Hacker News new | comments | show | ask | jobs | submit login

My last job we were 100% hosted on Heroku and coming from managing hundreds of EC2 instances and databases via autoscaling, CF, Puppet and home-grown scripts, it was a dream to use Heroku. We simply didn't need any operations staff to manage infrastructure, maybe a few hours a week for 1 developer out of 11 to adjust or verify a few things.

Need a bigger database? Just a few Heroku CLI commands. Bigger web servers? 2 clicks. Want a test database to run queries against? 1 Heroku CLI command. Want to test a branch of your code against the staging database? Automatically done via GitHub PRs, with DNS setup too.

We had 0 downtime in a year due to actual Heroku issues, developers could push code easily (git push), databases were backed up automatically, servers auto-scaled, etc.

I was genuinely amazed at how well it all worked. The amount of operations work was easily 10x less than if we had to run our own infrastructure on AWS due to not just the hosting, but the tooling. Deployment, rollbacks, slave database setup, configuration management, access control, log aggregation, 3rd party integrations and more.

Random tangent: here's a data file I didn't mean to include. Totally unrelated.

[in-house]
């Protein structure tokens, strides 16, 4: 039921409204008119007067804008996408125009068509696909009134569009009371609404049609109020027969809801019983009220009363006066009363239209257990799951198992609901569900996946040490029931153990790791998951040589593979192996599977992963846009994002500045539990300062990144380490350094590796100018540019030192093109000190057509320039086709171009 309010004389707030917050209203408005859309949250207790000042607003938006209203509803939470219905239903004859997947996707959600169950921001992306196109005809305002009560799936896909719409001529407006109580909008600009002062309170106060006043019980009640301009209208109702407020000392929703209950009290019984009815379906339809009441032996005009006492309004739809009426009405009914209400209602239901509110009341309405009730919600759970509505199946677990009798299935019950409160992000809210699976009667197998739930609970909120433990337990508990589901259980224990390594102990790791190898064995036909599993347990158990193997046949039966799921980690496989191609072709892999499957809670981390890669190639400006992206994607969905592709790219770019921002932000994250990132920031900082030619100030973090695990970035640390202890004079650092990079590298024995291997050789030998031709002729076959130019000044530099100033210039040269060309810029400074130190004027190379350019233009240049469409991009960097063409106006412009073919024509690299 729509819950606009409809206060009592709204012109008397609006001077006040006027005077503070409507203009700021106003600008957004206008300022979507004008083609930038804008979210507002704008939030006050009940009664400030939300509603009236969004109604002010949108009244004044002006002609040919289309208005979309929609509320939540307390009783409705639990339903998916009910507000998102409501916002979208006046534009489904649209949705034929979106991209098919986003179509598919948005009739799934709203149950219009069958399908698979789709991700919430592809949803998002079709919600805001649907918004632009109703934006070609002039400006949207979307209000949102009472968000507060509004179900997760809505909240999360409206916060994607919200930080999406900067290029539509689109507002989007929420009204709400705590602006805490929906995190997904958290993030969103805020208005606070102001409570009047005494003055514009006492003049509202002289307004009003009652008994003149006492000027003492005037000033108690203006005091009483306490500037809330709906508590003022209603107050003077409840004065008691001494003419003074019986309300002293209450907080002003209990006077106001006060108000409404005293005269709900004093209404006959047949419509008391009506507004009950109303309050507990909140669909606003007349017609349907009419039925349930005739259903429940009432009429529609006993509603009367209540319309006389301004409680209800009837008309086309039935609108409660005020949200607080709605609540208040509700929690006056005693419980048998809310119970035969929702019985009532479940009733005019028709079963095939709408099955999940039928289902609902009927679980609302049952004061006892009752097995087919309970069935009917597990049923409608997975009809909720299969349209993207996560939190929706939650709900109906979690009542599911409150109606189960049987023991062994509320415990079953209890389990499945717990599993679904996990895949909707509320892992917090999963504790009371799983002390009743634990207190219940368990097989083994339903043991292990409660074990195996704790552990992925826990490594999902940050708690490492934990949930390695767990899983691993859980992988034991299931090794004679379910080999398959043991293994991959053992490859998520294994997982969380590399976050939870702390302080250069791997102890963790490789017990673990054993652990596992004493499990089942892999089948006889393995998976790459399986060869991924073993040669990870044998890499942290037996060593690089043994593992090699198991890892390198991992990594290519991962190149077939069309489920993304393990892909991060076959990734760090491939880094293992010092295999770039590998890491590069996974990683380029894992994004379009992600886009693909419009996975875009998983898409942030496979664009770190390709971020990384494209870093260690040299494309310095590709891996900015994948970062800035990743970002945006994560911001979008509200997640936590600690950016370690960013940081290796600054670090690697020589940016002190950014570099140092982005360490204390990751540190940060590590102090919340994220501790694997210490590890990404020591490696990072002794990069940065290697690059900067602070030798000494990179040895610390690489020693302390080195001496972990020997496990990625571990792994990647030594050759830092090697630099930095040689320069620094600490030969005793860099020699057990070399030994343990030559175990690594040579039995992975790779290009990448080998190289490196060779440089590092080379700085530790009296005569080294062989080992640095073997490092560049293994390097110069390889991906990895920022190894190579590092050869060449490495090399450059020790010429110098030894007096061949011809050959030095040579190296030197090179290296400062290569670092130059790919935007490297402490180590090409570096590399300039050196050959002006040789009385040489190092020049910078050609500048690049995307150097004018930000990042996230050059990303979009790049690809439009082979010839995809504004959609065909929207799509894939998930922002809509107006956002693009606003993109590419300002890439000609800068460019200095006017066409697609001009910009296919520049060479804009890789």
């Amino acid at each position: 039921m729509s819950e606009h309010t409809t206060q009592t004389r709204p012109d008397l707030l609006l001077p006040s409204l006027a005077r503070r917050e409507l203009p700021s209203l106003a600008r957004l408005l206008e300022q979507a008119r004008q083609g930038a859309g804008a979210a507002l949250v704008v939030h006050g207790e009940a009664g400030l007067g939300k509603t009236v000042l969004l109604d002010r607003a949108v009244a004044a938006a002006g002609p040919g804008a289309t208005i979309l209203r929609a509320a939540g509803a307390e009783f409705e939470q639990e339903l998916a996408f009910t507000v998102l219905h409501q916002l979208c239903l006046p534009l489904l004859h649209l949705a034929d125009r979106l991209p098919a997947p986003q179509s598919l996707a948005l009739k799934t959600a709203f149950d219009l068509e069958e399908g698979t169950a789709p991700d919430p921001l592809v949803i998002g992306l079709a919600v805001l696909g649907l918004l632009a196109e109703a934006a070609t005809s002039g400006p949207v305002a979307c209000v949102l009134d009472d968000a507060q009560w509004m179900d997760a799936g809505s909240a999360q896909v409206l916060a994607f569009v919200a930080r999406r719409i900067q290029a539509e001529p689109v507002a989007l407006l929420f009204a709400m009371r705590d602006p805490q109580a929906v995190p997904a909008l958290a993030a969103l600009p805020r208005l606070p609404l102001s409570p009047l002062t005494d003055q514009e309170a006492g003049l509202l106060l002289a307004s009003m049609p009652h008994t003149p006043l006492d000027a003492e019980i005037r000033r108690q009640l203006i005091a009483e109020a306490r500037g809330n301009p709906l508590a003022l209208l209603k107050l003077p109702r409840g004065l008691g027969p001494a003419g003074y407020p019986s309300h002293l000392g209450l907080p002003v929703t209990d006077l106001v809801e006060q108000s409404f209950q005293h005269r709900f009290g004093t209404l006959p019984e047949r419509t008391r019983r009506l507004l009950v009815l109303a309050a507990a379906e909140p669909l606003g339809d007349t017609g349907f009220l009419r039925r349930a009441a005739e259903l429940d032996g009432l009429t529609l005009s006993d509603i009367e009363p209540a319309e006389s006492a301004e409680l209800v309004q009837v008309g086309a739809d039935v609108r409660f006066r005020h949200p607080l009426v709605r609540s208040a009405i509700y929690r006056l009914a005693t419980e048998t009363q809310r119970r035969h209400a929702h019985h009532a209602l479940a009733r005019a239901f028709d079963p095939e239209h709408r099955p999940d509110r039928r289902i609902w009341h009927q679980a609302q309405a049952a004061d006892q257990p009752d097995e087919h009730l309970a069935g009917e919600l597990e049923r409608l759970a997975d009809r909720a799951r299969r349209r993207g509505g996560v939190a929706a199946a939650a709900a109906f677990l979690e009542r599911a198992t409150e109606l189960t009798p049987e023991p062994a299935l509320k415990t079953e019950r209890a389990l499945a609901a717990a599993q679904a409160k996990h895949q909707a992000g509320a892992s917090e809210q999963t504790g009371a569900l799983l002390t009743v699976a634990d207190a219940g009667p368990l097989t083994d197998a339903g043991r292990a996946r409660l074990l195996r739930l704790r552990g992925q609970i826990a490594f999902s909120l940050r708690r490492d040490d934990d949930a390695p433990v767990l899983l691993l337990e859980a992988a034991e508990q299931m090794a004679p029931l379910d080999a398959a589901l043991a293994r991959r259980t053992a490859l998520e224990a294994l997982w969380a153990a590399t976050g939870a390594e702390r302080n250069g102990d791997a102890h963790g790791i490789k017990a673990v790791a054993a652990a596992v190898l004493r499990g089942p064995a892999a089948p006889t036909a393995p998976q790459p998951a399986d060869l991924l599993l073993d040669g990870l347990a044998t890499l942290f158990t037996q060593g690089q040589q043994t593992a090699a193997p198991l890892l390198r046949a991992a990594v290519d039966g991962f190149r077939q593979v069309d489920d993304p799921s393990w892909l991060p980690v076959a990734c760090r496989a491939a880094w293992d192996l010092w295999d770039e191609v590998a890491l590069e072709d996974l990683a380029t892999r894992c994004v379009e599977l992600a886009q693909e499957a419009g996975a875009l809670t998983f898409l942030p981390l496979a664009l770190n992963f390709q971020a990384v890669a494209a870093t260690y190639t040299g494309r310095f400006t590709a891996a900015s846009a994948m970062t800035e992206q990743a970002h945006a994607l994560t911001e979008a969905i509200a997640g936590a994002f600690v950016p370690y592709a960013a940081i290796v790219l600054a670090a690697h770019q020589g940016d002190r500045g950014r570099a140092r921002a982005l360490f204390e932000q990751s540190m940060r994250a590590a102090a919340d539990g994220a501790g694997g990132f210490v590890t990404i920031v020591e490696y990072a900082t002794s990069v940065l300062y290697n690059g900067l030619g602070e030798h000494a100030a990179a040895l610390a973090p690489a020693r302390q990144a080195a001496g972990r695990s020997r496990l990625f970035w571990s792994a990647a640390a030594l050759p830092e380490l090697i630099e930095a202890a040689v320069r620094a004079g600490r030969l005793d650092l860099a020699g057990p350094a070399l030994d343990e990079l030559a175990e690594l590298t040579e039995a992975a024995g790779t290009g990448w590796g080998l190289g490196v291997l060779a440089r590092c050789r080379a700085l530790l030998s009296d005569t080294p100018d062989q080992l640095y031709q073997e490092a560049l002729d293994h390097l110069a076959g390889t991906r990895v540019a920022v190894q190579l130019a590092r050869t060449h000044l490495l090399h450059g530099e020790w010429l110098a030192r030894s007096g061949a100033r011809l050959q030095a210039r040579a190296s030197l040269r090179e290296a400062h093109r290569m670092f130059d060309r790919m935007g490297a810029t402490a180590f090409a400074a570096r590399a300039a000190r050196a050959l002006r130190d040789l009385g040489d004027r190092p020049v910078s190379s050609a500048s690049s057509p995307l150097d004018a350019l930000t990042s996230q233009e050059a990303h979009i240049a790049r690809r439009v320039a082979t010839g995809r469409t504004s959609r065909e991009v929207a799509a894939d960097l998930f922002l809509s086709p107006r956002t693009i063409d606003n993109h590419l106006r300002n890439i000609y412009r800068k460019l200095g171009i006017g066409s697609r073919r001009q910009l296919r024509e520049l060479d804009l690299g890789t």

Heroku does have some drawbacks, request queuing is one of them, mostly due to lack of clear docs and information. Even with its flaws it still saves a massive amount of time and money. For nearly all startups to medium sized companies I'd highly recommend using Heroku.




Guidelines | FAQ | Support | API | Security | Lists | Bookmarklet | Legal | Apply to YC | Contact

Search: